With Premier Doug Ford’s cuts to the Ontario education budget earlier this year, funding for post-secondary education has been an ongoing issue for many students. According to Abacus Data, an Ottawa-based research firm, millennials now make up the largest voting bloc in the 2019 federal election. Having education policy that resonates well with students is crucial to the success of our political parties.
According to the Liberals’ 2019 platform, the party plans to make changes to the student loan system in Canada. The platform states that, “We will give full- and part-time students up to $1,200 more per year, through increased Canada Student Grants.” They also plan to give students two years after graduation to start a career before they need to begin paying off their student loans, interest-free. This grace period is something that Doug Ford axed in Ontario, causing a huge upset for students needing to repay loans. The Liberals, however, plan to make additional changes to the student loan program so that “graduates won’t have to start repaying their loans until they make at least $35,000, and if their income ever falls below this level, their payments will be put on hold.” Finally, new parents will be allowed to pause their student loan payments until their child turns five, allowing for time to adjust to life as a parent and to dedicate their income to family life.
Is $35,000 enough of an income to justify making that the starting point for repaying student loans?
Although the Conservative platform has now been released, there is no mention of education or students. From what I’ve managed to gather through other campaign promise trackers such as CBC, Andrew Scheer and the Conservatives have really only talked specifically about one aspect of the education system. The party promised an increase to the Registered Education Savings Plans, raising contributions from 20 to 30 per cent for every dollar invested up to $2,500 a year, to a maximum of $750 a year.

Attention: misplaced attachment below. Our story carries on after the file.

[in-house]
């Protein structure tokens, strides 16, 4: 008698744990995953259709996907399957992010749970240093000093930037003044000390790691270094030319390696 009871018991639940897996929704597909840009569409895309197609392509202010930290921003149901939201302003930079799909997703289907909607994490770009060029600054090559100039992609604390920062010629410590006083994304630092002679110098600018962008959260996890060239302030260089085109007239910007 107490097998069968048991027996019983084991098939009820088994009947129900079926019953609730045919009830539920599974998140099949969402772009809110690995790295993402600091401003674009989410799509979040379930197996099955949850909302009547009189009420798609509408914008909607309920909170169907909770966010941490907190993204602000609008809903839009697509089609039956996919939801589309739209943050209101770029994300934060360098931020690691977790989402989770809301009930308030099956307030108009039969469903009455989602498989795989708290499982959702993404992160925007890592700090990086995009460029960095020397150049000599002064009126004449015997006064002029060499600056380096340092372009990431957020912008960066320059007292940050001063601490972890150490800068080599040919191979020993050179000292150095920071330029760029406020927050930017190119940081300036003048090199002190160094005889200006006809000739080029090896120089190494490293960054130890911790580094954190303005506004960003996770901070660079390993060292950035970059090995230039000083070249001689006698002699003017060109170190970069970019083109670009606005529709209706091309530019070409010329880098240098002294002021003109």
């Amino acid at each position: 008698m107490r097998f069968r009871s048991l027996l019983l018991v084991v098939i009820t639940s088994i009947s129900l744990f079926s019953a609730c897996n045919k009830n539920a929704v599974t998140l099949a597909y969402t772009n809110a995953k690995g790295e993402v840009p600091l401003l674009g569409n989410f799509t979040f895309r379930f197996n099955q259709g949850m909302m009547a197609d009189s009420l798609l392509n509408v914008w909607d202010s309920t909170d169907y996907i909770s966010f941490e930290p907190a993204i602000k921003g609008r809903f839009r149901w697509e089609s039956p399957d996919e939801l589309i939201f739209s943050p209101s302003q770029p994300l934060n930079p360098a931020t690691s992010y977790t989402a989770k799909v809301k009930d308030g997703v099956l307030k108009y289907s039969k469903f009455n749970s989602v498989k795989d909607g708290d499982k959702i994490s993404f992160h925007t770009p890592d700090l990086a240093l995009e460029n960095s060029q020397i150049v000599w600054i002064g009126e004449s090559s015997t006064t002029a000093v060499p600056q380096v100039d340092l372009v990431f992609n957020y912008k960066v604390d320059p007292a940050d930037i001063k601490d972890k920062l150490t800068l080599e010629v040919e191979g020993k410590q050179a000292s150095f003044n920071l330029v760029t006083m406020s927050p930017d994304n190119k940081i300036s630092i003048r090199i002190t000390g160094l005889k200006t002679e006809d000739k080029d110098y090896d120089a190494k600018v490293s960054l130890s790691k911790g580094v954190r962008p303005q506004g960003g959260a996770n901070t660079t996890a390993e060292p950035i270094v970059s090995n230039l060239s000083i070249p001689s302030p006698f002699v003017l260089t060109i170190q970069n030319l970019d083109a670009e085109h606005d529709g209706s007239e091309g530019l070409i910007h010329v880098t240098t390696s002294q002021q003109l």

With other parties talking about lowering student loan fees and eliminating post-secondary tuition, the Conservatives should be more specific about how they are planning to help students who are unable to afford the cost of education in today’s economic climate. While the RESP boost is important, it is only one very small step in helping students afford schooling. Ford and the Ontario Progresive Conservatives have not been hugely popular in the Ontario education community. The federal Conservative party needs to be prepared to take on more than just the RESP to help students.
Question: Do you have an RESP?
Jagmeet Singh has stated clearly, more than once now, his plans for the future of post-secondary education in Canada: to eliminate tuition. The NDP plans to do this by working with provinces to put caps on tuition fees and reducing fees, eventually making post-secondary education part of a public education system. The party plans to move away from loans and focus on grants instead, leaving fewer students with the need to repay the government at the end of their schooling. Finally, the NDP plans to invest in First Nations schools located on reserves to bring them up to provincial standards, fulfilling “Shannen’s Dream” Parliamentary motion of 2012, a movement advocating for equitable educational funding for First Nations students. What the party doesn’t mention in its platform, however, is where the money for grants will come from. It seems like an excellent solution to the problem of affordable education for all, but does it seem realistic?
Do you think we will ever have free post-secondary tuition?
Similar to the NDP, the Green party wants to eliminate education tuition for all students. In their official platform they outline the steps that they will take to make this happen. With regards to eliminating tuition they state, “this would be financed by redirecting existing spending on bursaries, tuition tax credits, saved costs of administering the student loan system, and the hundreds of millions of dollars of student loan defaults written off every year. Tuition scholarships provided by colleges and universities can be redirected to offset other student costs.” Without the need for tuition, there is obviously no need for a scholarship. The party also focuses on how to get Indigenous students into the classrooms and proposes removing the two per cent cap on increases in education funding for Indigenous students to ensure they have better access to post-secondary education. Finally, they state plainly that they will “forgive the portion of existing student debt that is held by the federal government.” While forgiving the student debt sounds like a simple thing, it will likely be an expensive endeavour. The Greens need to be clear about their revenue and taxation expectations should they join government and pursue this promise.
Question: Do you think it is feasible for a government to just forgive all student debt without massive drawbacks to the economy?
Tomorrow we talk health care. Check back with us to read all about it.